davidehrlich’s review published on Letterboxd:
It might sound like a backhanded compliment to say that Jesse Eisenberg’s antic performance as French mime Marcel Marceau is the best thing about Jonathan Jakubowicz’s “Resistance,” but it’s not. Well, it’s not a backhanded compliment to Eisenberg, anyway. The giddy standout of a bizarre and half-baked Holocaust thriller that’s otherwise absent any clear sense of self, the star of “The Social Network” is an inspired — if also logical — choice to play another Jewish icon who changed the world from behind the flat screen of their own neuroses. And for the better, in this case.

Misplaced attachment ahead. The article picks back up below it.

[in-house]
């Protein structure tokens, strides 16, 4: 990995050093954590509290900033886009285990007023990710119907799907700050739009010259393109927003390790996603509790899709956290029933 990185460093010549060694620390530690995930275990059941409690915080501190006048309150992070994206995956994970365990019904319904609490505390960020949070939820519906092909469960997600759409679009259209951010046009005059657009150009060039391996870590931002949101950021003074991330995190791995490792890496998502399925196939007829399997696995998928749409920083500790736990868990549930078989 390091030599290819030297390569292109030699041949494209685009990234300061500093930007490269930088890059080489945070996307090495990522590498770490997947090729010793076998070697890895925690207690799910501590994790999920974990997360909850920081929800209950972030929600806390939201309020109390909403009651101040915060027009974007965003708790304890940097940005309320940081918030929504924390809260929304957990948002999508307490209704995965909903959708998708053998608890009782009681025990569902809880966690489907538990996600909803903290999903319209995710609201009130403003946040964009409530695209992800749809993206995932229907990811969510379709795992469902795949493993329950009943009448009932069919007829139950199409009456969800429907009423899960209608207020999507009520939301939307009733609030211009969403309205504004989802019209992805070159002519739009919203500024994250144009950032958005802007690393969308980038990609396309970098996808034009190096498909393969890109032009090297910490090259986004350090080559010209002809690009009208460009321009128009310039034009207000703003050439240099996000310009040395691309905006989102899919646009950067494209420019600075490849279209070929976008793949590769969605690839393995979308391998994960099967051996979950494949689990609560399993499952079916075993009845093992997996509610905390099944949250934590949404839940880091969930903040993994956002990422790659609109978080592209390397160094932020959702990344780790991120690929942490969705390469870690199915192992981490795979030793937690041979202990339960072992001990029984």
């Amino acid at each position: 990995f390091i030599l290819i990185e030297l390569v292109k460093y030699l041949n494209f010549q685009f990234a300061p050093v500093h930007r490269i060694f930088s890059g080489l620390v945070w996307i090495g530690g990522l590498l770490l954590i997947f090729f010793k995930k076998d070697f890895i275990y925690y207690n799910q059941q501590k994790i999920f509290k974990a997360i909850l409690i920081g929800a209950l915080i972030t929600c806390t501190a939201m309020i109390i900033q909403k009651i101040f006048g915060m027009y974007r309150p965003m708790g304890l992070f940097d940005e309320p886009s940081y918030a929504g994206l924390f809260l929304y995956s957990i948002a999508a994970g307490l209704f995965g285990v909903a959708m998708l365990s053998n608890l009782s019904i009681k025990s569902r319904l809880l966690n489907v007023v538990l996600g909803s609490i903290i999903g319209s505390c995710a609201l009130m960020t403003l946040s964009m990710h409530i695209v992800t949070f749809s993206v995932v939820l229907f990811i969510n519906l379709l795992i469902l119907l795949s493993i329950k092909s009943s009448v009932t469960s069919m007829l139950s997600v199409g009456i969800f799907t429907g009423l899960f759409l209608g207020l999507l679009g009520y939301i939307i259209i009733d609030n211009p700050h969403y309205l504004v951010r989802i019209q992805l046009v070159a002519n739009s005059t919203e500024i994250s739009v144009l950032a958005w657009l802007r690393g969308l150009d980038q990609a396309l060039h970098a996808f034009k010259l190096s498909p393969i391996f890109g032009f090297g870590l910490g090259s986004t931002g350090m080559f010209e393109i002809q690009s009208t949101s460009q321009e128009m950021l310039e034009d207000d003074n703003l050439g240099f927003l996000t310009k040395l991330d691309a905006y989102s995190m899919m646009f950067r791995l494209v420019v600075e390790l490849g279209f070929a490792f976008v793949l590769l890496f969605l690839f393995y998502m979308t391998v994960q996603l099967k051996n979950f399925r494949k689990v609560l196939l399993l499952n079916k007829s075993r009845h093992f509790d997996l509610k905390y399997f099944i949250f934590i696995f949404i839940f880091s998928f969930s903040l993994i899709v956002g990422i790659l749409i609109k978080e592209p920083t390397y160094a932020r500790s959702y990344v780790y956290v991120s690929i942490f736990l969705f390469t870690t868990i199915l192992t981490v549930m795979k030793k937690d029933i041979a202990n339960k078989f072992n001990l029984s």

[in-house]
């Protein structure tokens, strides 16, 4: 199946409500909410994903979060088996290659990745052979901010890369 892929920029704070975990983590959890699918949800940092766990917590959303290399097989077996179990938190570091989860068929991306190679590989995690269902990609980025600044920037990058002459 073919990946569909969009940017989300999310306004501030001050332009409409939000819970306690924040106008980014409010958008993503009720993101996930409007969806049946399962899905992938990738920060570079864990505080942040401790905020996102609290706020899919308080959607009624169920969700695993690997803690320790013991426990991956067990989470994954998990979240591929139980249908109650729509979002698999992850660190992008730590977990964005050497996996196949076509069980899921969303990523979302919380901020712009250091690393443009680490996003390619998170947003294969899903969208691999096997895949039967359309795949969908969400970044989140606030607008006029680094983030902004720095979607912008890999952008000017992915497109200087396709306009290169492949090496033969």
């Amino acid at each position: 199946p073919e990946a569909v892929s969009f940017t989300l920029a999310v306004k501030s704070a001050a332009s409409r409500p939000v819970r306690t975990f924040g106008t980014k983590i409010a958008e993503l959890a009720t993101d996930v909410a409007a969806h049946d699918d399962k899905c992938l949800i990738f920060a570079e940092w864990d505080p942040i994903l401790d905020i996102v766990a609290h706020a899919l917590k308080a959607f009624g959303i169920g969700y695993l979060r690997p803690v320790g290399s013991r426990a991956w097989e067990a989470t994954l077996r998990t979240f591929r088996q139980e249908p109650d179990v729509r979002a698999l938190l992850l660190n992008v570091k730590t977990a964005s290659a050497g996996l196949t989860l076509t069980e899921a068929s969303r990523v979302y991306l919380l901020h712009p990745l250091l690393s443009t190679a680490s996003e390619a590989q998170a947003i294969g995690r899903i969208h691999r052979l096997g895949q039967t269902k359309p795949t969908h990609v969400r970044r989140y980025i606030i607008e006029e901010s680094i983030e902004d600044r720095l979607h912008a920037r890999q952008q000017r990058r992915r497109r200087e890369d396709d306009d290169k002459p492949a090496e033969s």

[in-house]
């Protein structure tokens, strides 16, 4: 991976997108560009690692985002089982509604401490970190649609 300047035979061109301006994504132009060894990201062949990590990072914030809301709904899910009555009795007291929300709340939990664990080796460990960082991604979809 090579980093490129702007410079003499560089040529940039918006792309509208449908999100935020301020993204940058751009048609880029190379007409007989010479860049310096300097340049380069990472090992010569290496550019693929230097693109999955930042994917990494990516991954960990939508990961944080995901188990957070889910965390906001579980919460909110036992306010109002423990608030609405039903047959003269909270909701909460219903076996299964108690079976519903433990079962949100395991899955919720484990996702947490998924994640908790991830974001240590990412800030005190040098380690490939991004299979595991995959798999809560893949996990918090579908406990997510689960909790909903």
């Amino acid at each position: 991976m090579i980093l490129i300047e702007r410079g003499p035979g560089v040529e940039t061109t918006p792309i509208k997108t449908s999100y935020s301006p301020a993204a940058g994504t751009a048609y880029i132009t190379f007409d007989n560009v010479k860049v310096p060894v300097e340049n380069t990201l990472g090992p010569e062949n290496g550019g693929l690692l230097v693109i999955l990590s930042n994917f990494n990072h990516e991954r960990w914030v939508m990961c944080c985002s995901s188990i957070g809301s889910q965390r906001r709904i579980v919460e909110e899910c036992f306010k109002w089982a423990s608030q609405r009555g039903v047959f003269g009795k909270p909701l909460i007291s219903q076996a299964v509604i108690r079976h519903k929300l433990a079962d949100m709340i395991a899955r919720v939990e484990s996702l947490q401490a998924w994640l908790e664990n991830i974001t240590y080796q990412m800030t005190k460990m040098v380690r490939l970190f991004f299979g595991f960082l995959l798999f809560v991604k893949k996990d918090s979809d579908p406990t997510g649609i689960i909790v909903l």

If only this film made any real use of history’s famous mime. Few people know that Marceau helped thousands of orphaned children escape the Nazis before he ever painted his face white, but Jakubowicz only uses that incredible factoid as the hook for a shoddy and generic war saga about the Jewish Resistance in France (Organisation Juive de Combat, or OJC); Marceau plays such an uncertain part in the movie around him that it’s easy to forget what he’s doing there in the first place. Too broad to work as a biopic, but also tethered to its iconic protagonist in a way that squeezes the entire movie into his shadow, “Resistance” is lost in the muddy water somewhere between a superhero origin story and a heroic portrait of artistic survival.